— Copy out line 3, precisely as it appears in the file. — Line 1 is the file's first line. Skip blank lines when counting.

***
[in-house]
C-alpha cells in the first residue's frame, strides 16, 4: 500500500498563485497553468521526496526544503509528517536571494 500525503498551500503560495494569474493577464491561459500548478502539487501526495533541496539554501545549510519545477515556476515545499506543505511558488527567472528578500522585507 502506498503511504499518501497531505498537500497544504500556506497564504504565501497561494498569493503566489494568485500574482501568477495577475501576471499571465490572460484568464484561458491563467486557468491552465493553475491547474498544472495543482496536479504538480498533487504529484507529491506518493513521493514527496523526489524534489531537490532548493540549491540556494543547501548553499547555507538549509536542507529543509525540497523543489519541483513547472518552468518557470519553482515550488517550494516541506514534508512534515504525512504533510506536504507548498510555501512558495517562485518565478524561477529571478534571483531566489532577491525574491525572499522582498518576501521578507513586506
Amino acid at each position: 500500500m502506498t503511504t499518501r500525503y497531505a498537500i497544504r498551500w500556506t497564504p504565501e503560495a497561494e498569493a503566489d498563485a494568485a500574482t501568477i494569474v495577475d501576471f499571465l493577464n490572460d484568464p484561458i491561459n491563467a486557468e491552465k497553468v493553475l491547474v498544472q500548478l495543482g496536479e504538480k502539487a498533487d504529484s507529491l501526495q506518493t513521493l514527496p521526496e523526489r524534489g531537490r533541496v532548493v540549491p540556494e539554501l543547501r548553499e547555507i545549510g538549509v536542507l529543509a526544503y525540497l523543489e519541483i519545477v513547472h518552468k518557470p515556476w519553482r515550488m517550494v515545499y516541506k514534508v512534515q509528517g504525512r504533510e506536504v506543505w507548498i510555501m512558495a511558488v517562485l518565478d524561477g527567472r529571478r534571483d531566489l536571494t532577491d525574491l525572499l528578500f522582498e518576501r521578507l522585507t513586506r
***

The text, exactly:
Amino acid at each position: 500500500m502506498t503511504t499518501r500525503y497531505a498537500i497544504r498551500w500556506t497564504p504565501e503560495a497561494e498569493a503566489d498563485a494568485a500574482t501568477i494569474v495577475d501576471f499571465l493577464n490572460d484568464p484561458i491561459n491563467a486557468e491552465k497553468v493553475l491547474v498544472q500548478l495543482g496536479e504538480k502539487a498533487d504529484s507529491l501526495q506518493t513521493l514527496p521526496e523526489r524534489g531537490r533541496v532548493v540549491p540556494e539554501l543547501r548553499e547555507i545549510g538549509v536542507l529543509a526544503y525540497l523543489e519541483i519545477v513547472h518552468k518557470p515556476w519553482r515550488m517550494v515545499y516541506k514534508v512534515q509528517g504525512r504533510e506536504v506543505w507548498i510555501m512558495a511558488v517562485l518565478d524561477g527567472r529571478r534571483d531566489l536571494t532577491d525574491l525572499l528578500f522582498e518576501r521578507l522585507t513586506r